I spent a month living in a crusty room in a rustic apartment behind an elementary school in Coyoacan, just a 15 minute walk from Frida Kahlo’s famous blue house, when I first moved here. My only safe haven for wifi and a tasty treat was my weekly stop at Alverre, a quaint but elegant Italian café that specialized in signature crepes, (yeah I know that’s not really Italian) and the most exquisite empanadas (again not Italian, but stay with me). Like everything in Mexico and perhaps the globalized free world, flavors tend to mix, and we hope, always well.
My old editor at Remezcla would drool over my email responses to her requests as I’d describe each time I ate at this tucked away hideout, just blocks north west of Coyoacan’s bustling plaza. However, after countless visits and always enjoyable experiences, a main entree seemed to always evade my taste buds. After a long stay away from the south end of the city, due to an abrupt relocation to the north end of town, I ceased coming to my favorite little work and snack spot. Months later, after some Internet troubles, a trip to Guatemala, the Yucatan and the brash realization that I needed to start writing about food, I ventured back to Coyoacan in search of a hardy meal.
The waiter didn’t hesitate to recommend the “mango pasta,” when I asked what on the menu was a must try, something I wouldn’t be able to find anywhere else… and boy was he right. After he took my order with selected fettucini (you can pick your noodle here), I decided to stay with the fruity theme of the evening, with a light beverage of equal intrigue, “te de moras salvajes,” a wild berry tea.
The tea arrived first. A delightful aroma overtook my senses. As I stirred the loose dried berries and fruits into the hot, still clear water. The red started to delude from the bottom of the clear cup, providing a beautiful watercolor display of the brewing process. Soon the cup was entirely red, appearing like a jamaica flower drink or Koolade, but without the loads of sugar or added racial guilt post Dave Chepelles red-drink, purple-drink critique.
For the first sip, as a bit of dried fruit slipped into my mouth, I was shocked by the natural sweetness of the tea. This wasn’t one of those teas that tastes like water with trace flavor vapors. This was a real fruit tea.
And then the main coarse came. At first sight, the plate didn’t seem that ornate or lavish. But what this order lacked in presentation, it made up for in flavor. While the thick yellow mango sauce seemed to blend into the natural pale, yellowish color of the fettucini noodles, the only thing adding a little life to the plate was the red “chile de arbol” garnish in the middle of the heap and the subtlest hints of oregano crushed along the brim of the bowl. Good things come to those that wait. In a matter of seconds I was also served a nice little basket of bread with a little cup of parmesian cheese in the middle.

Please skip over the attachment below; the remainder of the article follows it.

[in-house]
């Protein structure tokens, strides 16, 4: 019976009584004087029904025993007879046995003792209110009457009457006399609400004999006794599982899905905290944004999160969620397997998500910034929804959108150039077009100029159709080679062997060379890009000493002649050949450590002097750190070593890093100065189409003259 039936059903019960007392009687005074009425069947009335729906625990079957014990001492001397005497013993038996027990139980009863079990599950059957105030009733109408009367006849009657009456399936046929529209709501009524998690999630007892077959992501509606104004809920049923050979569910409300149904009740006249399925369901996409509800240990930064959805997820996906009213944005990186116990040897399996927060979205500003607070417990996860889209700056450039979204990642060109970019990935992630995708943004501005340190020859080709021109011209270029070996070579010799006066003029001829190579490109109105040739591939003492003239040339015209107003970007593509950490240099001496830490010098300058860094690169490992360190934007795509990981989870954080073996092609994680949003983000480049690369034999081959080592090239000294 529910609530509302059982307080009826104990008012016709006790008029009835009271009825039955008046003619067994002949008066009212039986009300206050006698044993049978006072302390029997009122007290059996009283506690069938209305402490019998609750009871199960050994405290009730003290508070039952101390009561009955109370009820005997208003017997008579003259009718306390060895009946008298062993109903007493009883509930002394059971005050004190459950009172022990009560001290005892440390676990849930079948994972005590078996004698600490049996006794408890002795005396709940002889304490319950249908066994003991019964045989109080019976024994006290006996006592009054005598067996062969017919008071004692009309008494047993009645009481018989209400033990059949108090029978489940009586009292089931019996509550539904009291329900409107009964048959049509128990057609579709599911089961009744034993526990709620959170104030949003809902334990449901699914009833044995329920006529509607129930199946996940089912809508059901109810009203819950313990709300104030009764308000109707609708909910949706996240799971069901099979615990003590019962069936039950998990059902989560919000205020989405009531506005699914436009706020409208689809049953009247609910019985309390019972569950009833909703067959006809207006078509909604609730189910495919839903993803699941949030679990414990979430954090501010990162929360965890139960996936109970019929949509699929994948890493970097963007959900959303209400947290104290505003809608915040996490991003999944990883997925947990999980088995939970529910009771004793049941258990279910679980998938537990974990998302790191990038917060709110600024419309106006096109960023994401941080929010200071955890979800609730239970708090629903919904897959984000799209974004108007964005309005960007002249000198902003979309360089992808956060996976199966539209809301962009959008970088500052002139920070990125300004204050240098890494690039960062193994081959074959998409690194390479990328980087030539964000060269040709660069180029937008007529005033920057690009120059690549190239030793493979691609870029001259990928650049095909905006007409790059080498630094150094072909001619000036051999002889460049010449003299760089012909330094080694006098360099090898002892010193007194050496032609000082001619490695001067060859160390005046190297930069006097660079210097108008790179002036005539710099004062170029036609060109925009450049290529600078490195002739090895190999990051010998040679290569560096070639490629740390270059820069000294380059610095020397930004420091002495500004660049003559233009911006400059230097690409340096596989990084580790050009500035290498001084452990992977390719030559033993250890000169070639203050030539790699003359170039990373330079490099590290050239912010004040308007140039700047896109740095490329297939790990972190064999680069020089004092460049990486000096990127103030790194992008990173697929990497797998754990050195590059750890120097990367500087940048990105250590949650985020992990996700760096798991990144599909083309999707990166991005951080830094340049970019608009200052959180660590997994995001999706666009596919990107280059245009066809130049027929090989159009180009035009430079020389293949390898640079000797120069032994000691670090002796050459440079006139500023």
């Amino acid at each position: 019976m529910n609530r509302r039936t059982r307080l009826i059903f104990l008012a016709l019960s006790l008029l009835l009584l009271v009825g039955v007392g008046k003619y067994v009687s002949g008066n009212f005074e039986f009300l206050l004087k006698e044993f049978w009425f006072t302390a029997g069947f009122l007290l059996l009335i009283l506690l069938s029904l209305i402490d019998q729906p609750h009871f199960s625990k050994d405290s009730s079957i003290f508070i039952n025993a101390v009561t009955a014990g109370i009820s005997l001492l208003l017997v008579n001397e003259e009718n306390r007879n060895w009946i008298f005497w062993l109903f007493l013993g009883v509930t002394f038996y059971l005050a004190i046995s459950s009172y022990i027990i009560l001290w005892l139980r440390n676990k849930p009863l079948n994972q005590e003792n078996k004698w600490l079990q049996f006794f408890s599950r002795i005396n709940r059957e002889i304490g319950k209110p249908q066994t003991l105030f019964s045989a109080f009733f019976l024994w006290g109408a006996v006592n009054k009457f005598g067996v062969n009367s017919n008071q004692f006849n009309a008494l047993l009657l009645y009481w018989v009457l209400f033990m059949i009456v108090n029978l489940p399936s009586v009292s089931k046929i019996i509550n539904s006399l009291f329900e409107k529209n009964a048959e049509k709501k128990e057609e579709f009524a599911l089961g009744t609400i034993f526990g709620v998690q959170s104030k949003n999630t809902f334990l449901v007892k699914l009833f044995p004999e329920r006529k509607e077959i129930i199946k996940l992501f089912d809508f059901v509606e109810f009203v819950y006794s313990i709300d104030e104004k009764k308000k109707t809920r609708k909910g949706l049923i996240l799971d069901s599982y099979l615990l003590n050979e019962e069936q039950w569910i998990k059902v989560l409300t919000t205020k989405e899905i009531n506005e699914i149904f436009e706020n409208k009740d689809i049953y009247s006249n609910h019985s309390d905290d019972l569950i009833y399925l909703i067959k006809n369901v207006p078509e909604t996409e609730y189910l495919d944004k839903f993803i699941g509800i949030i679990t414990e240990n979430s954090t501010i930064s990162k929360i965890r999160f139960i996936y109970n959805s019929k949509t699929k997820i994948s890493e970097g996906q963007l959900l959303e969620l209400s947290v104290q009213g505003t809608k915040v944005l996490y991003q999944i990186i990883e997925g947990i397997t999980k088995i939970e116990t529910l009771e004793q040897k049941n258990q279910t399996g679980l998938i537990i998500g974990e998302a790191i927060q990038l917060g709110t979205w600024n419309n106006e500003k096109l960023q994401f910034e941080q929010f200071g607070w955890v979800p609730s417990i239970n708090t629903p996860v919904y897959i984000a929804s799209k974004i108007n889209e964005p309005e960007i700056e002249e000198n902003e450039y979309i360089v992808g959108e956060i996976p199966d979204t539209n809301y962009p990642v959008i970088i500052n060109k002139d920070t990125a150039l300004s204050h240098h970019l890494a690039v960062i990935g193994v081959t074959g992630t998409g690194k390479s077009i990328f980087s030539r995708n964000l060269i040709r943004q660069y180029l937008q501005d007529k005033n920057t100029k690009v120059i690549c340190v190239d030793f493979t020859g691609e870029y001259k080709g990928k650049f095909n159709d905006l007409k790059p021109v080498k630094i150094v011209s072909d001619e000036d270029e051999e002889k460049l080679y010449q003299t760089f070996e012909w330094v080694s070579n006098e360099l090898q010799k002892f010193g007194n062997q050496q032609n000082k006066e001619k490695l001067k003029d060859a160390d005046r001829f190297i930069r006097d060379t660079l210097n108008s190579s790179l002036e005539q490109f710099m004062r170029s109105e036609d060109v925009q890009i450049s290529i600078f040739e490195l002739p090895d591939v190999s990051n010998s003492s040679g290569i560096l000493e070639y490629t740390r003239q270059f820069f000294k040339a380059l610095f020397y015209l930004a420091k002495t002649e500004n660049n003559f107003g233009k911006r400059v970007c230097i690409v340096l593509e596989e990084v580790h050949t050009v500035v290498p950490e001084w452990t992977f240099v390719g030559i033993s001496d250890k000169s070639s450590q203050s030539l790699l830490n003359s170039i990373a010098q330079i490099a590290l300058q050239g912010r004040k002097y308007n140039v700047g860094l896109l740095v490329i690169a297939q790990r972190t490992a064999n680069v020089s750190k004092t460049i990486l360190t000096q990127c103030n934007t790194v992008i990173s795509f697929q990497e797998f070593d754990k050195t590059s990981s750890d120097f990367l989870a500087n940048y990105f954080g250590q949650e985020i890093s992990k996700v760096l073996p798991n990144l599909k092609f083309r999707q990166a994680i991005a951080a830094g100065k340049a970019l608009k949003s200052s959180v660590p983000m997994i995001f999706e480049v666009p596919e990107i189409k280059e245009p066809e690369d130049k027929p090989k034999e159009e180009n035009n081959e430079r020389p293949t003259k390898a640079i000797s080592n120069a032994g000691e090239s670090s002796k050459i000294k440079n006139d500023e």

Here’s where it got interesting. I started out the dish at its most sincere, a nice twirled fork-full of noodles straight to the head. The flavor was overwhelming, the sweetness of the mango and its rich texture simulated the traditional subtleties of a heavy tomato sauce, while layering a sweetness that was only tapered by the trace of red chile ever so discretely nuanced into the sauce. Almost undetectable the chile, hinted at by the garnish made every bite almost as surprising as the first.
It might be important to note here, that considering the fact that tomatoes as well as most chiles are native to the Americas, and any qualms you might have had about another fruit sauce including the tomato, would in fact have been savored by the indigenous of the western world, thus this mango pasta might actually be more traditional to Italian cuisine than a “traditional” tomato sauce, considering mangos also existed in parts of India, which the Italian were surely aware of if not trading with before they ever even set foot on the new world, but I could be wrong…
Back to the food at hand.
The real art came in measuring my love for parmesian as I started my way through the plate. I couldn’t help but pile on mounds of delicious dried cheese onto each bite, and as those straggling, untamed fettucini noodles dangled from my mouth as I slowly slurped them up, the excess parmesian would gather at the tip of my lips, waiting for my tongue to slick past, wiping up every bit of freshly crumbled cheese.
As the plate slowly made its way into my hibernation-ready belly, I found myself rationing the last bits and conserving the sauce for those final slices of Italian bread that served to scoop up every last morsel of mango sauce. I think I almost wanted to cry, as the waitress took my empty plate away, but I contained my simultaneous nostalgia for Chicago Italian restaurant pastas and my newly discovered joy. Instead, juiced every ounce of my moras salvajes tea, even as the waitress came back, asking if she could take my cup, I politely fended her off, making sure I sipped up the last drop.
Gómez Farías 42, corner with Cuahtémoc, col. Del Carmen, Coyoacán.
5658-9027 for large orders of empanadas, pasta platers, etc.
Monday to Friday, 8 am to 10:30 pm – Saturdays and Sundays, 9 am to 10:30pm